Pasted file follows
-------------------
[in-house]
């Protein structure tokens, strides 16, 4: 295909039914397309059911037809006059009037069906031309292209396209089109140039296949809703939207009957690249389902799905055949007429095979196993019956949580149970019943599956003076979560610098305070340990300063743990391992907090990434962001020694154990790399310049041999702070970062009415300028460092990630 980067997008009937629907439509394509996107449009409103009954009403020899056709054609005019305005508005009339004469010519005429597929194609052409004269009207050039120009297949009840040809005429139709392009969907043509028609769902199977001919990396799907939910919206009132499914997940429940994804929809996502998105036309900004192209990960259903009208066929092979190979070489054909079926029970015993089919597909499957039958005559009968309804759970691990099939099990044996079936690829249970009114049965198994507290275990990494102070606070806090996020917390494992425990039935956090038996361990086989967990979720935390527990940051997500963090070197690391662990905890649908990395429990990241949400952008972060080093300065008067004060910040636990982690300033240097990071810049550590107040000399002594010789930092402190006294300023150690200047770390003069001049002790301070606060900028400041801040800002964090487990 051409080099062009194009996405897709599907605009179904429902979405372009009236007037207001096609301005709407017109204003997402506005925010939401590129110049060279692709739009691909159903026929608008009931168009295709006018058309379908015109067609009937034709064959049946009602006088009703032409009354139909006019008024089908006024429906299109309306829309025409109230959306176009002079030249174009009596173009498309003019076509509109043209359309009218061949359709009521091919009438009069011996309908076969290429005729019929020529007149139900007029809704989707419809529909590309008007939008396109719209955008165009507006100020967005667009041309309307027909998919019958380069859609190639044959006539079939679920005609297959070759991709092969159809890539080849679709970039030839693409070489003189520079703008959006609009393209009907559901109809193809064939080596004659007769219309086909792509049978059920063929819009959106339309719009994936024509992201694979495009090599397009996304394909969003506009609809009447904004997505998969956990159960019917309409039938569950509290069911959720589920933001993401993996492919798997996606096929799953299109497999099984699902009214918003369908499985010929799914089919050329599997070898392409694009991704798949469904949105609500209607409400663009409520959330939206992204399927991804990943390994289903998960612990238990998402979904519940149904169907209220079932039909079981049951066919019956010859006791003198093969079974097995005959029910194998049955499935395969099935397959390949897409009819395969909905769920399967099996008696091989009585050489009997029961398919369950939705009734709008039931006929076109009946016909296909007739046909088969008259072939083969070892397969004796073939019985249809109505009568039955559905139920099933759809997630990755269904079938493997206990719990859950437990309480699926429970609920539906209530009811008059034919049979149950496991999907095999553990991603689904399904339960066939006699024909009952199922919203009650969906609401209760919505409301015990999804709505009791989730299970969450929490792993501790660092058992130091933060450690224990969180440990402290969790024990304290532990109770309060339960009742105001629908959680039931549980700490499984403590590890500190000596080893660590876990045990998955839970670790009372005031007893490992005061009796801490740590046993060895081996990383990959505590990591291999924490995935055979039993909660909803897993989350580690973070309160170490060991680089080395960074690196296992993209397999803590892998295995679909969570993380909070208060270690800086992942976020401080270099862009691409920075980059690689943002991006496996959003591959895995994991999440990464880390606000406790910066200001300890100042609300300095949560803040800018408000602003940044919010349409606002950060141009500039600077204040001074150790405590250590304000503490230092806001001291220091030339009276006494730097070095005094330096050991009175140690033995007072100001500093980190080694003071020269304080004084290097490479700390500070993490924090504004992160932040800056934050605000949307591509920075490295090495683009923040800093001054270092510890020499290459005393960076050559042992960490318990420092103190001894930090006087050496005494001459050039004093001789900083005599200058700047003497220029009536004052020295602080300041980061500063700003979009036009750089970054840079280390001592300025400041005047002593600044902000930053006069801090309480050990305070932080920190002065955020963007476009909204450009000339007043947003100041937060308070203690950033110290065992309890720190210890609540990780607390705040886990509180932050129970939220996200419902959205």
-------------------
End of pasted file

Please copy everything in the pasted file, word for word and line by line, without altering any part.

[in-house]
């Protein structure tokens, strides 16, 4: 295909039914397309059911037809006059009037069906031309292209396209089109140039296949809703939207009957690249389902799905055949007429095979196993019956949580149970019943599956003076979560610098305070340990300063743990391992907090990434962001020694154990790399310049041999702070970062009415300028460092990630 980067997008009937629907439509394509996107449009409103009954009403020899056709054609005019305005508005009339004469010519005429597929194609052409004269009207050039120009297949009840040809005429139709392009969907043509028609769902199977001919990396799907939910919206009132499914997940429940994804929809996502998105036309900004192209990960259903009208066929092979190979070489054909079926029970015993089919597909499957039958005559009968309804759970691990099939099990044996079936690829249970009114049965198994507290275990990494102070606070806090996020917390494992425990039935956090038996361990086989967990979720935390527990940051997500963090070197690391662990905890649908990395429990990241949400952008972060080093300065008067004060910040636990982690300033240097990071810049550590107040000399002594010789930092402190006294300023150690200047770390003069001049002790301070606060900028400041801040800002964090487990 051409080099062009194009996405897709599907605009179904429902979405372009009236007037207001096609301005709407017109204003997402506005925010939401590129110049060279692709739009691909159903026929608008009931168009295709006018058309379908015109067609009937034709064959049946009602006088009703032409009354139909006019008024089908006024429906299109309306829309025409109230959306176009002079030249174009009596173009498309003019076509509109043209359309009218061949359709009521091919009438009069011996309908076969290429005729019929020529007149139900007029809704989707419809529909590309008007939008396109719209955008165009507006100020967005667009041309309307027909998919019958380069859609190639044959006539079939679920005609297959070759991709092969159809890539080849679709970039030839693409070489003189520079703008959006609009393209009907559901109809193809064939080596004659007769219309086909792509049978059920063929819009959106339309719009994936024509992201694979495009090599397009996304394909969003506009609809009447904004997505998969956990159960019917309409039938569950509290069911959720589920933001993401993996492919798997996606096929799953299109497999099984699902009214918003369908499985010929799914089919050329599997070898392409694009991704798949469904949105609500209607409400663009409520959330939206992204399927991804990943390994289903998960612990238990998402979904519940149904169907209220079932039909079981049951066919019956010859006791003198093969079974097995005959029910194998049955499935395969099935397959390949897409009819395969909905769920399967099996008696091989009585050489009997029961398919369950939705009734709008039931006929076109009946016909296909007739046909088969008259072939083969070892397969004796073939019985249809109505009568039955559905139920099933759809997630990755269904079938493997206990719990859950437990309480699926429970609920539906209530009811008059034919049979149950496991999907095999553990991603689904399904339960066939006699024909009952199922919203009650969906609401209760919505409301015990999804709505009791989730299970969450929490792993501790660092058992130091933060450690224990969180440990402290969790024990304290532990109770309060339960009742105001629908959680039931549980700490499984403590590890500190000596080893660590876990045990998955839970670790009372005031007893490992005061009796801490740590046993060895081996990383990959505590990591291999924490995935055979039993909660909803897993989350580690973070309160170490060991680089080395960074690196296992993209397999803590892998295995679909969570993380909070208060270690800086992942976020401080270099862009691409920075980059690689943002991006496996959003591959895995994991999440990464880390606000406790910066200001300890100042609300300095949560803040800018408000602003940044919010349409606002950060141009500039600077204040001074150790405590250590304000503490230092806001001291220091030339009276006494730097070095005094330096050991009175140690033995007072100001500093980190080694003071020269304080004084290097490479700390500070993490924090504004992160932040800056934050605000949307591509920075490295090495683009923040800093001054270092510890020499290459005393960076050559042992960490318990420092103190001894930090006087050496005494001459050039004093001789900083005599200058700047003497220029009536004052020295602080300041980061500063700003979009036009750089970054840079280390001592300025400041005047002593600044902000930053006069801090309480050990305070932080920190002065955020963007476009909204450009000339007043947003100041937060308070203690950033110290065992309890720190210890609540990780607390705040886990509180932050129970939220996200419902959205």